UEFA Europa Conference League
Group F Matchday 1
Eintracht Frankfurt v Aberdeen
Thursday 21st September 2023
Deutsche Bank Park, Frankfurt
It was the 19th September 1979 – a Wednesday to be exact. Eintracht Frankfurt came to Pittodrie Stadium in Aberdeen for a UEFA Cup tie. For the Germans the starmen were plentiful. From Hölzenbein, Bruno Pezzey and Charly Körbel through to the great Jurgen Grabowski.
Up front for Eintracht was the real danger man – the South Korean Cha Bum-kun. Released from the Korean military he played one game for Darmstadt, impressing enough to attract the attention of Eintracht Frankfurt in July 1979.
The game against Aberdeen in Scotland was Cha’s first ever European game for Eintracht and he impressed. Alex McLeish, the Scotland international defender, called the South Korean his most difficult ever opponent. He was indeed a surprise package and Cha gave Eintracht the lead after only 12 minutes.
After a draw in Scotland the Germans eventually won the second leg by 1-0 but it was a struggle. Only some last minute defending by the experienced West Germans prevented the game going to extra time.
Step forward 44 years and almost to the day Eintracht and Aberdeen were meeting again – although this time the home and away fixture exchange commenced with a game at the home of the Germans.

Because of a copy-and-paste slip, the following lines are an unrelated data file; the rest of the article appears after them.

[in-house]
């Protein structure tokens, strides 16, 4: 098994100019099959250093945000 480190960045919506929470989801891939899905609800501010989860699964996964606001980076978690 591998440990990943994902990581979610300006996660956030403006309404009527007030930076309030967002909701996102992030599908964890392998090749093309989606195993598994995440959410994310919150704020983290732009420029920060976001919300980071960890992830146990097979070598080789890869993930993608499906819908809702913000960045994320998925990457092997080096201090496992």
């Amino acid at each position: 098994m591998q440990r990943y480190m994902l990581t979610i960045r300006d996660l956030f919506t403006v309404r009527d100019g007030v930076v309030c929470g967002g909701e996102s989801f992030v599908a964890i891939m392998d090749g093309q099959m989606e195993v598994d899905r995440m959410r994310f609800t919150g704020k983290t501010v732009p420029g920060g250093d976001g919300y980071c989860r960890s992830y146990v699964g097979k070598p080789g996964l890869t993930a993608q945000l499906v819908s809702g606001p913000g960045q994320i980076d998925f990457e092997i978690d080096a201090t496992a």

While Pittodrie Stadium has not changed much since 1979 the same cannot be said for the Deutsche Bank Arena.
The home of Eintracht Frankfurt stands amongst a woodland in the south of the city near one of Europe’s largest airports. Its history is rich, both from a German national team perspective as well as FIFA and UEFA competition.
It was here at the then Waldstadion in 1974 that Scotland played its dramatic match against Brazil.
Despite gaining a creditable 0-0 draw the Scots lost the chance to defeat the Brazilians when captain Billy Bremner missed the target from a yard out shooting past the post when it looked easier to score.
In 1988 – at the UEFA European Championships – England were comprehensively defeated by the USSR at the Waldstadion.
By 2005 the Waldstadion had become a modern, all seated football theatre – the Commerzbank Arena, one of the most developed and modern in Europe all ready for the 2006 FIFA World Cup. In the year proceeding the 2006 WM tournament, Frankfurt had hosted the Confederations Cup Final between Brazil and Argentina.